Russian-Cuban ties are still far from the Cold War era of near-total Cuban dependence on the Soviet bloc, which saw the island as a forward operating base in the Americas then largely abandoned it in the 1990s. But observers of Cuban and Russian foreign policy say there is a significant warming between the former partners, prompted in part by the Trump administration’s reversal of President Barack Obama’s opening to Cuba.

Cuba and Russia are also heavily supporting Venezuelan President Nicolás Maduro, whom the U.S. has been trying to overthrow. Speaking to Putin, Díaz-Canel said his government considers developing ties with Russia its top priority and hailed a recent visit by Russian Prime Minister Dmitry Medvedev. “We observe the growing role of Russia that resists the U.S. attempts at domination,” he added.

The Cuban leader on Tuesday also met separately with Medvedev for talks on boosting economic ties. Russian-Cuban trade has more than doubled since 2013, to an expected $500 million this year, mostly in Russian exports to Cuba. Over the past year Russia has sent Cuba 1,000 minibuses, 50 locomotives, tens of thousands of tourists and a promise to upgrade the island’s power grid with a multimillion-dollar improvement plan.

Neither country provides many details about their improving relations, but Russian products being exported to Cuba include new-model Lada automobiles and Kamaz trucks. There’s a new Cuban-Russian joint venture to produce construction materials, and when Medvedev visited Cuba this month, he inaugurated a petroleum products plant and signed deals to repair three Soviet-era power plants.

As tourism from the U.S. slackens, Russian visits rose 30% in 2018, to 137,000. “Russia is trying to preserve the zone of influence it had during the era of the Soviet Union, looking for partners in Latin America and letting Washington know that it’s still a great power,” said Arturo López-Levy, a Cuban-born assistant professor of international relations and politics at Holy Names University in Oakland, California. “Cuba’s signing up for projects that can benefit it, and are already showing results on the island.”

Russia is making no secret of its desire to play reliable partner to an island facing hostility from the United States, including sanctions on ships bringing oil from Venezuela. “We did make huge mistakes in the 1990s while turning our backs on Cuba. That time is definitely over, and I’m absolutely sure that our relations deserve better attention from Russia,” said Konstantin Kosachev, the head of the foreign affairs committee in the upper house of the Russian parliament.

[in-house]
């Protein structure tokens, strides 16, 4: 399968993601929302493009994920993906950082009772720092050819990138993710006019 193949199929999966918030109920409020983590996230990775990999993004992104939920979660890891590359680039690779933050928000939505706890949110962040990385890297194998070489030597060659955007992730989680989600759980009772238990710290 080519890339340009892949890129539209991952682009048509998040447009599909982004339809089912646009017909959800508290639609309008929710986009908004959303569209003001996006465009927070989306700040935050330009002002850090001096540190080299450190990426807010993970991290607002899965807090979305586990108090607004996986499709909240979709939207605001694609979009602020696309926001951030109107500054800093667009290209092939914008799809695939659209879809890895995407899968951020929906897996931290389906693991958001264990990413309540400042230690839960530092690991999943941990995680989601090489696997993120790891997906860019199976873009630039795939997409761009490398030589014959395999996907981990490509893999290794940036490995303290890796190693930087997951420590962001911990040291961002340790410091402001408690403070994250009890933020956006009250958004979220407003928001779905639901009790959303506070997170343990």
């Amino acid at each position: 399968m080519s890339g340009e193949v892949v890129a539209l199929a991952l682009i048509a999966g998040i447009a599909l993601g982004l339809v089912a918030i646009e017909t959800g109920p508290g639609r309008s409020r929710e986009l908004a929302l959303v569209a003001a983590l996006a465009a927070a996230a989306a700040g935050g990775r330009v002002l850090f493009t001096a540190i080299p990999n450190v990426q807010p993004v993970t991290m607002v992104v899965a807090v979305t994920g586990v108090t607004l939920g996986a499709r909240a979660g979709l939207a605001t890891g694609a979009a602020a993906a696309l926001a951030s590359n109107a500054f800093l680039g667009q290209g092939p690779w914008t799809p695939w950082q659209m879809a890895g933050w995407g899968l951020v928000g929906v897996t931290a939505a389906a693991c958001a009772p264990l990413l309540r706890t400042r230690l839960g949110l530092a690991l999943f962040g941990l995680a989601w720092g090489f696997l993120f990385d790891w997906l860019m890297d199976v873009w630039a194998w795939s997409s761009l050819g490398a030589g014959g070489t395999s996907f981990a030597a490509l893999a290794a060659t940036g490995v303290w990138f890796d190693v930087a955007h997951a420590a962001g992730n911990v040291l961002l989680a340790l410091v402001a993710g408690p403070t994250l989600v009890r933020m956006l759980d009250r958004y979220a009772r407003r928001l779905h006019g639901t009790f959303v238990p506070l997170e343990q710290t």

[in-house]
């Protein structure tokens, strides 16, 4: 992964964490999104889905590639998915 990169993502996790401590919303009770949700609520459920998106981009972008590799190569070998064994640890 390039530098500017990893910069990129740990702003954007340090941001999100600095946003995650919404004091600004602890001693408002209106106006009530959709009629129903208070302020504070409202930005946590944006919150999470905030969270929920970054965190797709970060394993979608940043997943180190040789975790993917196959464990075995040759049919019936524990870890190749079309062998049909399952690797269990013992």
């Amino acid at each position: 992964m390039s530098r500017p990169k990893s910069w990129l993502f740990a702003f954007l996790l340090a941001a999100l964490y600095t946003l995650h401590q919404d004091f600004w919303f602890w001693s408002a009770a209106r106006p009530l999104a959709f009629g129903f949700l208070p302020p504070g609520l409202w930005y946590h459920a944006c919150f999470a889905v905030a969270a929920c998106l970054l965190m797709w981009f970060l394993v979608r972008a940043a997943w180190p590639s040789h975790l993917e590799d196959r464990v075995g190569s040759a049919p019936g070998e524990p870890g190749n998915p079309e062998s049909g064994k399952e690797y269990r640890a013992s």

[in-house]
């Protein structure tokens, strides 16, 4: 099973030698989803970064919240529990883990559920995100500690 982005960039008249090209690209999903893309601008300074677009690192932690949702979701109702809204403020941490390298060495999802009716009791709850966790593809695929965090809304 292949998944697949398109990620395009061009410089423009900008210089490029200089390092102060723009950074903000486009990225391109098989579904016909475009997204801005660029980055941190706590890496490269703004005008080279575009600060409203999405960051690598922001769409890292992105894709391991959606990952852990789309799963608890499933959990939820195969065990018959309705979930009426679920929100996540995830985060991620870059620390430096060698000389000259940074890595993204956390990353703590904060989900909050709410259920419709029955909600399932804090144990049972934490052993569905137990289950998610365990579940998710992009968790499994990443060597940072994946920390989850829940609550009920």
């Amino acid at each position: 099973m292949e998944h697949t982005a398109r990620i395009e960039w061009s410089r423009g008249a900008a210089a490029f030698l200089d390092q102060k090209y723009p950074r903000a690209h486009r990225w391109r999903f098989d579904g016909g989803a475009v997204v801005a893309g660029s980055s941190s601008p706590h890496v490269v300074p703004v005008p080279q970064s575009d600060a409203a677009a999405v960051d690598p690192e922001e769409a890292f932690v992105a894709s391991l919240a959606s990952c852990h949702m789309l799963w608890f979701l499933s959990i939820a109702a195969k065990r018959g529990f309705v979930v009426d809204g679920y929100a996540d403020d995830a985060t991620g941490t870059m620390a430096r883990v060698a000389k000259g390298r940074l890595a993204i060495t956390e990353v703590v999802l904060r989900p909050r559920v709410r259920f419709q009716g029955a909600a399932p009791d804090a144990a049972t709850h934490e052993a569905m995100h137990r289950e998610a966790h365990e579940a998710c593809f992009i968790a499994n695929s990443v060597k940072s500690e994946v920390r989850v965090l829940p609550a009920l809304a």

“They deserve more investments from Russia both in terms of finances and equipment of course, but also human resources. And definitely we should assist, we should help, Cuba; we should support Cuba as long as it’s discriminated against, as long as it’s sanctioned, as long as it’s blockaded by the United States.”

During the 1960s, 1970s and ’80s, Cuba was filled with Soviet products and citizens, who worked alongside Cubans in chemical plants, mines and army bases. Moscow sent billions in aid before the fall of the Soviet Union caused a disastrous 30% drop in gross domestic product.

Cuba emerged with $35 billion in debt to the Soviet Union, 90 percent of which Russia forgave in 2014, an event that Cuban-Russian anthropologist Dmitri Prieto Samsónov called the start of the modern era of relations between the two countries.

“Russia started to think more about its business and government interests and a new relationship with Cuba emerged on the foundation of the old brotherly relations,” Prieto said.

Rodriguez reported from Havana.

Cuban evangelicals push back against gay marriage

February 01, 2019

HAVANA (AP) — A Cuban government push to legalize gay marriage has set off an unprecedented reaction from the island’s rapidly growing evangelical churches, whose members are expected to widely reject a state-proposed constitutional reform in a nationwide referendum this month.

The reform is almost certain to pass by a broad margin of Cuba’s 7 million voters – language opening the door to gay marriage is only one element of the reform – but the evangelical vote could shave hundreds of thousands of votes from its victory.

With many pastors promoting “no” votes from the pulpit, the swelling evangelical rejection of the constitution is a novel development for a state that prides itself on projecting an image of ideological unanimity. Cuban government-endorsed candidates and proposals typically receive ‘yes’ votes well above 90 percent.